"Use the Paint button to selectively paint the current noise reduction effect into your image. Ensure that the mode of your Paint Brush is set to Normal and that opacity is set to greater than 100%. You can control the amount of the effect that is added to your image by varying the opacity of the brush." [p 39 User Guide]

You select a filter such as Skin which has built in noise reduction properties and, then, you select a tool such as Paint.

The next question is: How well does this program work? My main concerns were how well could I reduce noise and how well could I control the noise reduction so that I lost as little detail as possible? Could I reduce the noise in one area while protecting another area so that detail was not lost where there was little noise? The answer to the question is, yes. The image on the lower right had a Control Point set up so that that area of the image was not effected by noise reduction. When I checked areas near to it, they had been affected by the default noise reduction.

If you look at the images below, you will see that the program reduced noise correctly.

When working with either the Color Range or Control Points to reduce noise, the color and contrast masks are excellent for showing noise removal. In the images below, the noise in the sky was reduced by 200% for both color and contrast.

The following masks were created using Control Points set at different noise reduction levels. When creating masks, the lighter the area, the more the noise has been reduced.

How important removing luminance noise (contrast) or chroma noise (color) depends, from my perspective, of how much the noise detracts from the image. This will depend on the type of image, the type of output, and the size of the output. Personally when I shoot with my Canon DSRL at an ISO of 400 under normal conditions, I don't notice noise. While the noise in the above image of the chat fields was not visible when the image was set to View>Print Size (17.8 x 11.867 inches at 240 dpi) it was visible in Dfine 2.0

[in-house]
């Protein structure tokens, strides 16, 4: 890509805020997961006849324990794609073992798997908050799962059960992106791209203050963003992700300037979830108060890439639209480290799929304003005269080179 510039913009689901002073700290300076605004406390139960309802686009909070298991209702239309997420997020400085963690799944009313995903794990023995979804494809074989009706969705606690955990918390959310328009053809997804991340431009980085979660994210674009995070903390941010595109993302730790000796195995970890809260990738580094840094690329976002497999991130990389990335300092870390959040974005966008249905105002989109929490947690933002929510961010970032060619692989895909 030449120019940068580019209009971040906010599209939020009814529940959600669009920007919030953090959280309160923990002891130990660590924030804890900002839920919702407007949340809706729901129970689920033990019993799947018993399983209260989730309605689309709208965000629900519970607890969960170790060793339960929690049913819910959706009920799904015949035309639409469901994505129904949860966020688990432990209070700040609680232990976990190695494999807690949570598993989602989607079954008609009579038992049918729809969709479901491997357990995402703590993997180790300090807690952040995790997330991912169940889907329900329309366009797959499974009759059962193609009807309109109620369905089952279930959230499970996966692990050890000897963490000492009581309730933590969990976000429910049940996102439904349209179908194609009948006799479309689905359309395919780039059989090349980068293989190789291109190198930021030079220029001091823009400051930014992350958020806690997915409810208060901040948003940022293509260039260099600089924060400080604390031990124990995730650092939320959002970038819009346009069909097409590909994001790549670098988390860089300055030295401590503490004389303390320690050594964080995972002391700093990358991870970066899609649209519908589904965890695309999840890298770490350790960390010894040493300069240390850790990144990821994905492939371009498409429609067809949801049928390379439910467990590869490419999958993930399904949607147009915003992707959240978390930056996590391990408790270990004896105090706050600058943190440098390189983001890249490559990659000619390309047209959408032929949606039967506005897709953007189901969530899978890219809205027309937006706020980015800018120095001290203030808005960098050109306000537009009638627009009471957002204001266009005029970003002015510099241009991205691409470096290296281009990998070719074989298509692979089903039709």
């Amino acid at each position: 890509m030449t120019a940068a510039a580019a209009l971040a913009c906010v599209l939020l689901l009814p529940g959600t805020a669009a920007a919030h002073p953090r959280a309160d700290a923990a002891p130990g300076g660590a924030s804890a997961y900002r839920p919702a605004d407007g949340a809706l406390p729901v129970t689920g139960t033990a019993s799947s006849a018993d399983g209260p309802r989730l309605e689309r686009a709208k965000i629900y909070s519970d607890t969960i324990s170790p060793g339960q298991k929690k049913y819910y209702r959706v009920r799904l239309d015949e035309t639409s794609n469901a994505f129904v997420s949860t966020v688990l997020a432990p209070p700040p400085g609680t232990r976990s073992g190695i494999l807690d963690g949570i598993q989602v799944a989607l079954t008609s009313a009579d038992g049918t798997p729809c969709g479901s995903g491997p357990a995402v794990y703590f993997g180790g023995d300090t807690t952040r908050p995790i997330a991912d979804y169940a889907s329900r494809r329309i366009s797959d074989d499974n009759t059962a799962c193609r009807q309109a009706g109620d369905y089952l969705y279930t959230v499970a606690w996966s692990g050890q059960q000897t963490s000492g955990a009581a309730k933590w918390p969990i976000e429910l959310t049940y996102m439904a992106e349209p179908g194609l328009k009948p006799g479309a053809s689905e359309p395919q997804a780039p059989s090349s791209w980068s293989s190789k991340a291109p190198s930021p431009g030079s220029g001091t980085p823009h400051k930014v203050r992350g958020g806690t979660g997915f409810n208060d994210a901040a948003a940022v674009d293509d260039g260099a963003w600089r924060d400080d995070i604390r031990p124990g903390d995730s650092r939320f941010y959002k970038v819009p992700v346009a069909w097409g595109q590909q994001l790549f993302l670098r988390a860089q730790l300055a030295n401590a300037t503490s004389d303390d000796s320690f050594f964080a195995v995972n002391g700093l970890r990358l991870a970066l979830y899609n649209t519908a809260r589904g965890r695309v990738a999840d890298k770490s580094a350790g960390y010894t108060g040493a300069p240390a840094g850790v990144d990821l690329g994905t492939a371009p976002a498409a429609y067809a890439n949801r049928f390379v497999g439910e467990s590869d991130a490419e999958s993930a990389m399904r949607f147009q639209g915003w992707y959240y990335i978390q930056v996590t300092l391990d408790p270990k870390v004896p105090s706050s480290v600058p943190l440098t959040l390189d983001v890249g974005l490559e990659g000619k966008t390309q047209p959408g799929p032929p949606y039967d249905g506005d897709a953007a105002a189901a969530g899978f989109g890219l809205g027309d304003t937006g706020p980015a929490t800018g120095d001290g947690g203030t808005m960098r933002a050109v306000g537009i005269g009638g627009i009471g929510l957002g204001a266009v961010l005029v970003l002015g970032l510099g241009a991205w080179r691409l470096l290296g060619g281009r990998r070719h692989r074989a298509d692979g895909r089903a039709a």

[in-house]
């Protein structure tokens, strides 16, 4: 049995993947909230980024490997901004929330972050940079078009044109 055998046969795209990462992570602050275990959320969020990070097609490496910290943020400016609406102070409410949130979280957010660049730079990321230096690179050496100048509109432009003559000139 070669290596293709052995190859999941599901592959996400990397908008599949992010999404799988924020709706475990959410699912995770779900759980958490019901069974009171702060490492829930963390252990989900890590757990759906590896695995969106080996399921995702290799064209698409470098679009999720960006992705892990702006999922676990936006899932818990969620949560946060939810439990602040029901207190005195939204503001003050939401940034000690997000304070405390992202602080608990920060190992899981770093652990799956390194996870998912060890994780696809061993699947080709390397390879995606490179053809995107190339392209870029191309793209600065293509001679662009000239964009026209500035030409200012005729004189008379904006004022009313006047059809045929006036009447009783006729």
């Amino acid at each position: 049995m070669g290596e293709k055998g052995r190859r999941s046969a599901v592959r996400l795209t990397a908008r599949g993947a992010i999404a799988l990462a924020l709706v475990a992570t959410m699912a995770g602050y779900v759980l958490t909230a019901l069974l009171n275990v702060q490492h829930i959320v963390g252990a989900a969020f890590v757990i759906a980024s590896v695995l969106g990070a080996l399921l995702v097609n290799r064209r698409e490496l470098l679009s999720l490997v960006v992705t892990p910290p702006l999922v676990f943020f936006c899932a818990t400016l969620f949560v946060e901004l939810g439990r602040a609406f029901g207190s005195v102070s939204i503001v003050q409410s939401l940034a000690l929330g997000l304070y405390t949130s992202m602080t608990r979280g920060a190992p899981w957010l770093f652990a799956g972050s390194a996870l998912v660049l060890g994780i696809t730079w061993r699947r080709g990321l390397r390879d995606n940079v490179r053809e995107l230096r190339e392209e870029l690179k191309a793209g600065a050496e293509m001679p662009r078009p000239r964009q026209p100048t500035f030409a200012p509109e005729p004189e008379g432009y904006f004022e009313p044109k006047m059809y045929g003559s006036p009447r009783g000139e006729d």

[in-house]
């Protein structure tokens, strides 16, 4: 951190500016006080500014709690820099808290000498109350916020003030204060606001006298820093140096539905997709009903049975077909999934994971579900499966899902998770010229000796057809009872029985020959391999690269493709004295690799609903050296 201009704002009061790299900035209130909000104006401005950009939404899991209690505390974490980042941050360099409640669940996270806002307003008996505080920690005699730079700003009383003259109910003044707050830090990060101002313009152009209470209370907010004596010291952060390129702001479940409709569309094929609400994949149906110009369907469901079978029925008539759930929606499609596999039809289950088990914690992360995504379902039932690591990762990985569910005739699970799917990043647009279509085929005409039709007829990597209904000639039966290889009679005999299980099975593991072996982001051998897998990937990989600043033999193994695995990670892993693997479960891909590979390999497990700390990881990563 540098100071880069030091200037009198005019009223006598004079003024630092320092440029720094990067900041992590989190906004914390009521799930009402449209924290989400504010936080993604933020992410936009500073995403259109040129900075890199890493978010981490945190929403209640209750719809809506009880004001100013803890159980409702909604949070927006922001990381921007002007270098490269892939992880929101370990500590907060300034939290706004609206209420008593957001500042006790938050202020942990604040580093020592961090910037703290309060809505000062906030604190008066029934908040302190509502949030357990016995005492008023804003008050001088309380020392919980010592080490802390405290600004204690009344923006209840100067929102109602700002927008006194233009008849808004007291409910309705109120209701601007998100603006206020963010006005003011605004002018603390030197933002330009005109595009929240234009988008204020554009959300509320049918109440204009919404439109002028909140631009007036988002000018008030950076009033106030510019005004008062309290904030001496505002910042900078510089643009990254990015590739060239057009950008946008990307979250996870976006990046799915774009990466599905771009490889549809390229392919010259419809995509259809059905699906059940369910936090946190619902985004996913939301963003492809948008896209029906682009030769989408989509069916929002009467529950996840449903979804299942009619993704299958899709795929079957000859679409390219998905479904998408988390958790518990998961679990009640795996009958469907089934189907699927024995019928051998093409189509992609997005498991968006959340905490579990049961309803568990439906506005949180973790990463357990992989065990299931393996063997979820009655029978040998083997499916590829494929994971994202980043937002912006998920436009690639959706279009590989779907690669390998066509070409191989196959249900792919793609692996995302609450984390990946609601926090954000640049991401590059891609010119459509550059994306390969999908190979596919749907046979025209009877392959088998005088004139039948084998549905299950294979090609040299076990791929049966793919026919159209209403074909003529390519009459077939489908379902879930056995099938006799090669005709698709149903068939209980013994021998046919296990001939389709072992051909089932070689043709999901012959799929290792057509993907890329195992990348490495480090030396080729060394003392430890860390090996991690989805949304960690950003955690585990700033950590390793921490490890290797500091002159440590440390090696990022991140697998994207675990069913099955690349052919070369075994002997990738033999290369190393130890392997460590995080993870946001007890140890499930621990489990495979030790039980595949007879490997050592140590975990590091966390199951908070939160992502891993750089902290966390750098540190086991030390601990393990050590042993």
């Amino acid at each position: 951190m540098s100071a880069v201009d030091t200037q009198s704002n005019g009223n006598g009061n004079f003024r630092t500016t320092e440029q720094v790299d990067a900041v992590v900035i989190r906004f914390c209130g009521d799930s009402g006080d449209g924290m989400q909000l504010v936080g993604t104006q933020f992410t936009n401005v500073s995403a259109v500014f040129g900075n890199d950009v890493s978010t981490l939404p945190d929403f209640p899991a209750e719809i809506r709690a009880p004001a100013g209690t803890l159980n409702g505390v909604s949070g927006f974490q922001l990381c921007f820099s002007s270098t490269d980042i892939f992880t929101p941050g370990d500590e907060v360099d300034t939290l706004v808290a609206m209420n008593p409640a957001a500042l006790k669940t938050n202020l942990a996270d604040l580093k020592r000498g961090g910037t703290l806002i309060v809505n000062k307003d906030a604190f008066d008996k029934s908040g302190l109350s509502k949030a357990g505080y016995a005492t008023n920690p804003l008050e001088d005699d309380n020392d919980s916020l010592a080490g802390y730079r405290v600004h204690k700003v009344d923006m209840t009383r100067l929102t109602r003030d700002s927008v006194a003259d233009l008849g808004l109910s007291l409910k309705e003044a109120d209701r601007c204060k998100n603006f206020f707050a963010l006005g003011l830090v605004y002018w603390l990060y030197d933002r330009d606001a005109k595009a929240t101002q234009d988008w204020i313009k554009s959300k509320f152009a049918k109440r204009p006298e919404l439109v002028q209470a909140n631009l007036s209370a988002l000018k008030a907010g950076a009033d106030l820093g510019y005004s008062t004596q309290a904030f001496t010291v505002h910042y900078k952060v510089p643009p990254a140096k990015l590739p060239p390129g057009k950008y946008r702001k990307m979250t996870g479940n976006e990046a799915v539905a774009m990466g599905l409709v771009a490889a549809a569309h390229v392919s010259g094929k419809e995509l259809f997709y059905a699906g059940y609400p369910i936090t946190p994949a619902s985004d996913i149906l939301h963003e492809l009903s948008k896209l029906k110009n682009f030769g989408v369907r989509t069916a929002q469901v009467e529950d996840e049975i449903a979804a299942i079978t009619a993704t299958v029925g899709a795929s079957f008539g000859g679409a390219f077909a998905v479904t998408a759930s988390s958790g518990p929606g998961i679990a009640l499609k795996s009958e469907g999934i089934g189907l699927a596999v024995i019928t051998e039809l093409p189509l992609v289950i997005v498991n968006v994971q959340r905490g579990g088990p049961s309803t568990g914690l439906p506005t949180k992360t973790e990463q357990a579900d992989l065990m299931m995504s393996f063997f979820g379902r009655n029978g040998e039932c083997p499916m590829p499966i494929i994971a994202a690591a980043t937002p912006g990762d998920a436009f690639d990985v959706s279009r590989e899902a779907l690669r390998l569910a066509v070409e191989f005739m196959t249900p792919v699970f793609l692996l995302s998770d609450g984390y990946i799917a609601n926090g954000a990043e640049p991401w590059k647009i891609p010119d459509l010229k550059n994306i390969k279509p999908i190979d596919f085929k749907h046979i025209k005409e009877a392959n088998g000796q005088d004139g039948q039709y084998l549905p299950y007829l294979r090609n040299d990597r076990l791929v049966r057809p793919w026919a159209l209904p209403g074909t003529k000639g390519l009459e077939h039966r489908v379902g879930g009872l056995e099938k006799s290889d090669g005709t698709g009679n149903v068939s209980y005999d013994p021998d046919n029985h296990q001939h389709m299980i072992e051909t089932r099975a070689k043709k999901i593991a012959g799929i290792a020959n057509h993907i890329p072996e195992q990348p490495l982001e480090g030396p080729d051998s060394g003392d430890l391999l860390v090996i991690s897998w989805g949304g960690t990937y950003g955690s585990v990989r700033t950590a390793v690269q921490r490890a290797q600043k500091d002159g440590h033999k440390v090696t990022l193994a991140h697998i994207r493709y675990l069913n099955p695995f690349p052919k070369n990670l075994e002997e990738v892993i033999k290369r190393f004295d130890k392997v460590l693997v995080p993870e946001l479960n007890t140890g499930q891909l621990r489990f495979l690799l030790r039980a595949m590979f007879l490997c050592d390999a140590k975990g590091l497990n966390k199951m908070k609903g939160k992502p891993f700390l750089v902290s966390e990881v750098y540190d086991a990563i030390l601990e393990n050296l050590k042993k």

However, with the image that was shot at ISO 800 and for some reason was very underexposed, the difference using just Automatic Measurement and then a global default of 100% noise reductions was tremendous.

The last set of images are of a house. This image was underexposed by a stop to try to bring out the poor sky. I had planned to combine it with properly exposed images of this house. I did increase the exposure in Photoshop Camera Raw. However, it was very noisy in certain areas as you can see from the images. Also, before noise reduction, the house was actually darkened by the presence of chroma (color) noise.

However, some of the detail was lost because I had to reduce the Luminance (Contrast) noise by a lot, also. To correct this, Nik Software has a program called Sharpener Pro 3 which is to be used after Noise reduction. I will be reviewing this, also.